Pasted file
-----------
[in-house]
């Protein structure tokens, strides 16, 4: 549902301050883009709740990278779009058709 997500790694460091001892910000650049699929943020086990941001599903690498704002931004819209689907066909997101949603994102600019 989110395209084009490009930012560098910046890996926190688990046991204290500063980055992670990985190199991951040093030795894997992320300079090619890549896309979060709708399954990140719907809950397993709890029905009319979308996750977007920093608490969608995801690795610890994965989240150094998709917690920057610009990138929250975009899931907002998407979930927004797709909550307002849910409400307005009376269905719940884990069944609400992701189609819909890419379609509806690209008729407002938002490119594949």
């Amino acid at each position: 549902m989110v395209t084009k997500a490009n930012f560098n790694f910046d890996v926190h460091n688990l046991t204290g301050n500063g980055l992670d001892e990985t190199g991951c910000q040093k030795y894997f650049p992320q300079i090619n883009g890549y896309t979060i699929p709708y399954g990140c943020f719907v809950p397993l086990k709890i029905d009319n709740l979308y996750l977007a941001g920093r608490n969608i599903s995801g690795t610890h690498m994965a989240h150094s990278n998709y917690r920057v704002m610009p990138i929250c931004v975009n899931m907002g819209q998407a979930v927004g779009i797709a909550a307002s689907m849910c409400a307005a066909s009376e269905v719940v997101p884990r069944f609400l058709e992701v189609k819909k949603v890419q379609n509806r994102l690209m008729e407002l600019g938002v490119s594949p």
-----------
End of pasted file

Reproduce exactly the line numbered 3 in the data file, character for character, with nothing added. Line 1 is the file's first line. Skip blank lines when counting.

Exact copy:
């Amino acid at each position: 549902m989110v395209t084009k997500a490009n930012f560098n790694f910046d890996v926190h460091n688990l046991t204290g301050n500063g980055l992670d001892e990985t190199g991951c910000q040093k030795y894997f650049p992320q300079i090619n883009g890549y896309t979060i699929p709708y399954g990140c943020f719907v809950p397993l086990k709890i029905d009319n709740l979308y996750l977007a941001g920093r608490n969608i599903s995801g690795t610890h690498m994965a989240h150094s990278n998709y917690r920057v704002m610009p990138i929250c931004v975009n899931m907002g819209q998407a979930v927004g779009i797709a909550a307002s689907m849910c409400a307005a066909s009376e269905v719940v997101p884990r069944f609400l058709e992701v189609k819909k949603v890419q379609n509806r994102l690209m008729e407002l600019g938002v490119s594949p």